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Topical Tax Points on Demergers

Demergers are popular from a tax perspective as, broadly speaking, provided they are correctly structured they can allow for the separation of trades / businesses (including investment businesses) with no or minimal tax leakage. This can allow one trade to be sold, attract investment or be ring-fenced separately from another trade or business / asset.

In the current business and economic climate, and as noted in our previous Tax Bite sent on 16 April (“Protecting Assets”), trading companies with valuable property (or other) assets sat in them should consider reorganising their structure one way or another to try to ring-fence these valuable assets from trading risk.

A recent tax change that is a further driver for considering a demerger is the reduction from £10m to £1m in the lifetime limit for gains qualifying for entrepreneurs’ relief (ER - to be renamed business asset disposal relief). If a property asset was not wanted by the purchaser of a trading business and it was not standing at a significant gain, it was typically possible when the higher ER limit was in place, for the selling shareholders to extract the property from the company at an effective personal 10% capital gains tax rate. However with such a significant reduction in gains qualifying for ER, it is now much more likely that the limit will be used up in full on the sale of a trading company before taking into account the value of any property, which would in effect double the applicable rate of CGT (to 20%) if the property were extracted using the same structure – there may therefore now be more of an incentive to undertake a demerger to separate out the property from a trade prior to a sale and this would always have been needed if the property was standing at a significant gain.

It is also possible that a demerger of a property that is standing at a capital gain, by way of transfer of that property to a new property investment company within the group, followed by a demerger of that company, could give rise to a “step up” of the base cost of that property to its current market value in the property investment company.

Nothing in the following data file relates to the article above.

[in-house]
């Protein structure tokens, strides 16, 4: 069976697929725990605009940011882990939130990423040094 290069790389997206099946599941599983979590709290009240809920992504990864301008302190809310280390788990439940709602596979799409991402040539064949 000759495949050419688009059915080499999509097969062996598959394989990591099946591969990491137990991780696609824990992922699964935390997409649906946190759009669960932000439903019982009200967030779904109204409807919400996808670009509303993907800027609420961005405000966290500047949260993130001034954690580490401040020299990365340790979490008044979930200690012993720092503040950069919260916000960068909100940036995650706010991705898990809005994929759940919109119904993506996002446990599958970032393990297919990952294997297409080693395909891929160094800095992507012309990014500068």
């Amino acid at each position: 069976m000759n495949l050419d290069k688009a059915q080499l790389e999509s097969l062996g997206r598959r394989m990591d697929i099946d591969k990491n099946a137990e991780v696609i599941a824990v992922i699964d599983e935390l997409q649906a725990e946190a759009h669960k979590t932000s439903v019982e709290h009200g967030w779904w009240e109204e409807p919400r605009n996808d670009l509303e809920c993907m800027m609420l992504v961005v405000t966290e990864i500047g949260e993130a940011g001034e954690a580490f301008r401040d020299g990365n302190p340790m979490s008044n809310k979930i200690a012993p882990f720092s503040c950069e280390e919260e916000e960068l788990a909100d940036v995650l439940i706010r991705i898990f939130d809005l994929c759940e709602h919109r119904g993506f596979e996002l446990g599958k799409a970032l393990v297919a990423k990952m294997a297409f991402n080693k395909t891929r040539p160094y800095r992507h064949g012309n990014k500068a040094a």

The various methods available to demerge, and their basic tax implications, are generally well known and beyond the scope of this Tax Bite (but please note there are numerous traps for the unwary, so detailed advice, comprehensive clearance applications to HMRC and careful implementation are crucial). However there are a couple of recent stamp duty developments of note:

• The stamp duty relief (known as section 77 relief) that can apply on the first step of a typical demerger (placing a new holding company on top of the existing company / group), so long as there is a “mirror image” in the shareholdings in the existing company before the transfer and the new holding company after the transfer, is now subject to a “disqualifying arrangements” test (section 77A), meaning broadly that the relief won’t be available if there are arrangements for a sale or change of control of the new holding company at the time of the transfer, subject to certain relaxations. Typically in practice this should not act as a blocker to the relief but means that care has to be taken with how the demerger is structured, particularly if a sale of one part is in prospect or the demerger is being undertaken to split assets between two (or more) shareholders.

• If the demerger involves the transfer of shares in a subsidiary to a separate new company owned by the current shareholders, there is a further stamp duty relief (section 75 relief) potentially available. This relief again requires a mirror image in terms of the ultimate shareholders and shareholding proportions in the transferred and new holding company before and after the transfer. We have been made aware that HMRC has on some occasions recently denied claims for the relief where there is a plan to sell the new holding company shortly after the demerger, even though those plans remain subject to contract and it is clear on the face of the legislation that this should not be an issue. HMRC have been contacted to ask if this represents a change of policy, and it is hoped that this will be clarified shortly.


Posted on 26/10/2020 in Demergers

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